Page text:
Nixon tied desegregation to improving the quality of education[111] and enforced the law after the Supreme Court, in Alexander v. Holmes County Board of Education (1969), prohibited further delays. By the fall of 1970, two million southern black children had enrolled in newly created unitary fully integrated school districts; only 18% of Southern black children were still attending all-black schools, a decrease from 70% when Nixon came to office.[104] Nixon's Cabinet Committee on Education, under the leadership of Labor Secretary George P. Shultz, quietly set up local biracial committees to assure smooth compliance without violence or political grandstanding.[113] "In this sense, Nixon was the greatest school desegregator in American history," historian Dean Kotlowski concluded.[114] Author Conrad Black concurred: "In his singular, unsung way, Richard Nixon defanged and healed one of the potentially greatest controversies of the time."[115] Daniel Patrick Moynihan, Nixon's presidential counselor, commented in 1970 “There has been more change in the structure of American public school education in the last month than in the past 100 years.”[116]

In addition to desegregating public schools, Nixon implemented the Philadelphia Plan, the first significant federal affirmative action program in 1970.[117] Nixon also endorsed the Equal Rights Amendment after it passed both houses of Congress in 1972 and went to the states for ratification as a Constitutional amendment.[118] Nixon had campaigned as an ERA supporter in 1968, though feminists criticized him for doing little to help the ERA or their cause after his election, which led to a much stronger women's rights agenda. Nixon increased the number of female appointees to administration positions.[119] Nixon signed the landmark laws Title IX in 1972, prohibiting gender discrimination in all federally funded schools and the Equal Employment Opportunity Act. In 1970 Nixon had vetoed the Comprehensive Child Development Act, denouncing the universal child-care bill, but signed into law Title X, which was a step forward for family planning and contraceptives.

It was during the Nixon Presidency that the Supreme Court issued its Roe v. Wade ruling, legalizing abortion. First Lady Pat Nixon had been outspoken about her support for legalized abortion, a goal for many feminists (though there was a significant pro-life minority faction of the Women's Liberation Movement as well). Nixon himself did not speak out publicly on the abortion issue, but was personally pro-choice, and believed that, in certain cases such as rape, or an interracial child, abortion was an option.[120]
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Since when are draft dodgers traitors?
Since my friends and fellow servicemen died or came home damaged after fighting the spread of Communism for our country.
 
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Gavik

Registered Member
#7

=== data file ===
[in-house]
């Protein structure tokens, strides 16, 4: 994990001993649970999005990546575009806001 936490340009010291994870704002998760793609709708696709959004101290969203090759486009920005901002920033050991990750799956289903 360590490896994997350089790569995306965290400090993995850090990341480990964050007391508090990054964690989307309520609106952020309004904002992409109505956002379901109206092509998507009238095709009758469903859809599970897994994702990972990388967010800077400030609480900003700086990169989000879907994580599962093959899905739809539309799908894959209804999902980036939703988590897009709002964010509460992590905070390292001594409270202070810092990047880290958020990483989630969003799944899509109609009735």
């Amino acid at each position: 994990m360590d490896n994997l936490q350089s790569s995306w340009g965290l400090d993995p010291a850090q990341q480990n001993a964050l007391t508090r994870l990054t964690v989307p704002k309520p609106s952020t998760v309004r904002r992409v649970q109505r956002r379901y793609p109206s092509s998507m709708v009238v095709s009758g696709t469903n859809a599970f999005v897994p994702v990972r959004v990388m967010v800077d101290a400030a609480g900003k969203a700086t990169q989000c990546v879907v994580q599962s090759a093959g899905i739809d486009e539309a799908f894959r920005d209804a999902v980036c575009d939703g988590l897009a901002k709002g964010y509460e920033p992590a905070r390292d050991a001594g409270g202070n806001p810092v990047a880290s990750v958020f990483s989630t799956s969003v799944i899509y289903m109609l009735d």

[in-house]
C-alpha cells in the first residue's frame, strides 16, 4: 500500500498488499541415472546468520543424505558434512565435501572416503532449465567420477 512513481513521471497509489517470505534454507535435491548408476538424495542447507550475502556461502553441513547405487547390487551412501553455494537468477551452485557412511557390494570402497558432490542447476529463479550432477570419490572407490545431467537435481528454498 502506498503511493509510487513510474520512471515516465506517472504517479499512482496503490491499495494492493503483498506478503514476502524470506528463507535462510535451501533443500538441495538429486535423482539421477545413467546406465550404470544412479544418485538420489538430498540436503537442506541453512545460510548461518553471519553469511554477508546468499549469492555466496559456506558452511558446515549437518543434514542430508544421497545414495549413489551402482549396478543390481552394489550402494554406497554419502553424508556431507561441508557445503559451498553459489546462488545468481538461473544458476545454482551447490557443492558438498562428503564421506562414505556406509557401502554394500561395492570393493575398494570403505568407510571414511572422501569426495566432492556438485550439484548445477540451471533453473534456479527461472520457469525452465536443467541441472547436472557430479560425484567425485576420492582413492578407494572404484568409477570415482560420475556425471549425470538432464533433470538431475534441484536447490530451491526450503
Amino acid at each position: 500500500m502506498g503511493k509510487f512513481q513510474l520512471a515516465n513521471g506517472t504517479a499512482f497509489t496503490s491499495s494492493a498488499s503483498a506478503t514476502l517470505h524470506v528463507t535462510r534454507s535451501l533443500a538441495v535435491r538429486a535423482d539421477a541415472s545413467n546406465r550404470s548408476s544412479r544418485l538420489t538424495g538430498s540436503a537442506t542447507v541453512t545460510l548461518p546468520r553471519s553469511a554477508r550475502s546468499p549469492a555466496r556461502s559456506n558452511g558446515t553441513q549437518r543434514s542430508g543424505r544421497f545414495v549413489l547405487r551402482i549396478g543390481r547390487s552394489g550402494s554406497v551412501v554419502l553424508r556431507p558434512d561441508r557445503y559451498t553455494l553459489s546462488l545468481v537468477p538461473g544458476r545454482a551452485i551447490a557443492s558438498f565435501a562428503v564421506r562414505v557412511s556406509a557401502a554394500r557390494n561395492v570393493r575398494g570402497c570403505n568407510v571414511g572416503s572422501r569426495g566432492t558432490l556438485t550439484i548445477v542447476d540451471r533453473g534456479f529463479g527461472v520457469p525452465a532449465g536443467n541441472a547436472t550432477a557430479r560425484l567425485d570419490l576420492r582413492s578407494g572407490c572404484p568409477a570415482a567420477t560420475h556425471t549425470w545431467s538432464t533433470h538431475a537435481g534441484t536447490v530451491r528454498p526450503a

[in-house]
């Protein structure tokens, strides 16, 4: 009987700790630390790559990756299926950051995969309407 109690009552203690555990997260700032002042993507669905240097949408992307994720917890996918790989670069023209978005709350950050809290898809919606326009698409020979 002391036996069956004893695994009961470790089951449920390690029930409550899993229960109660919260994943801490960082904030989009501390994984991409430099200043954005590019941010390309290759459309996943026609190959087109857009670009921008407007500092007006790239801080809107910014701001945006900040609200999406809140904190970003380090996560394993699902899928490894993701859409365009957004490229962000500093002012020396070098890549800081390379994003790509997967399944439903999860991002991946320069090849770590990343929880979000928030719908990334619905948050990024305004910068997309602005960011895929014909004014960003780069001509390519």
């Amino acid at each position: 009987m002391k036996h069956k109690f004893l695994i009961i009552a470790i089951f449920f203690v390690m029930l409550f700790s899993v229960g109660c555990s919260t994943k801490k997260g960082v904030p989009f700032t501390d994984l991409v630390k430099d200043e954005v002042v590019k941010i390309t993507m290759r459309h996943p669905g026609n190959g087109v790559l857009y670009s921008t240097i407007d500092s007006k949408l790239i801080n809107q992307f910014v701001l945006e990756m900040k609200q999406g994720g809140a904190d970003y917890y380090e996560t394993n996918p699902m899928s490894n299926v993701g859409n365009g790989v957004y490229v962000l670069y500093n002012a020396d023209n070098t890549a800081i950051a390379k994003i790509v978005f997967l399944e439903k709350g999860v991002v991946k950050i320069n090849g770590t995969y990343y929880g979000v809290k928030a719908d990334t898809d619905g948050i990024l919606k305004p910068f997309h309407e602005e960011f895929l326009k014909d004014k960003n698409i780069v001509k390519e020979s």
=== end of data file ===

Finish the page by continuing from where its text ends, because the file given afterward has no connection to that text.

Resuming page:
Since my friends and fellow servicemen died or came home damaged after fighting the spread of Communism for our country.
You wanna talk about betraying the troops? Look no further than Nixon and Kissinger. Both conspired to sabotage the peace talks in 68 in order to win the presidential election. You wanna really talk about betrayal? How about the fact that the Gulf of Tonkin was staged in order to get the US overtly involved. Vietnamese Communism a threat to the US? What a joke.
 

Rapier

Registered Member
V.I.P.
#8
You wanna talk about betraying the troops? Look no further than Nixon and Kissinger. Both conspired to sabotage the peace talks in 68 in order to win the presidential election. You wanna really talk about betrayal? How about the fact that the Gulf of Tonkin was staged in order to get the US overtly involved. Vietnamese Communism a threat to the US? What a joke.
Communism was a threat to the world. Everything on the world stage is angled and reangled behind closed doors.

Carter's action was an upfront and personal lunger at the American people and their lost and damaged sons to satisfy the American media with closure.
 

Gavik

Registered Member
#9
Communism was a threat to the world.
Right, because America crumbled when Vietnam went communist.

Also, that implies that capitalism isn't. All just false paradigm used to scare and control the masses. The Soviet Union and US were two sides to the same coin.

Everything on the world stage is angled and reangled behind closed doors.
Yes, but how does that relate your threat of communism statement?

Carter's action was an upfront and personal lunger at the American people and their lost and damaged sons to satisfy the American media with closure.
They were already exiled to Canada away from their homes and families. Are you suggesting it's an insult because those drafted were too stupid to flee? I don't see how it devalues their service. They are too separate things.

In 1971, Colonel Robert Heini made the statement “By every conceivable indicator, our army that now remains in Vietnam, is in a state approaching collapse. With individual units avoiding or having refused combat, murdering their officers and non-commissioned officers, drug ridden, dispirited, where they are not mutinous”.

It is always justified to refuse to serve in an unjust war. Remind yourself of the GI revolts. This was bigger than just a few "traitors."
 

icegoat63

Son of Liberty
V.I.P.
#10
Are you suggesting it's an insult because those drafted were too stupid to flee?
I'm going to assume you're saying this as a theatrical retort. Because the statement itself is just as inane as calling the Protesters "Traitors".


It is always justified to refuse to serve in an unjust war. Remind yourself of the GI revolts. This was bigger than just a few "traitors."
But yet its never justified to refuse rights to those who refused to aide the nation that provides them.... :eyebrow:

where I'm from we call that freeloading.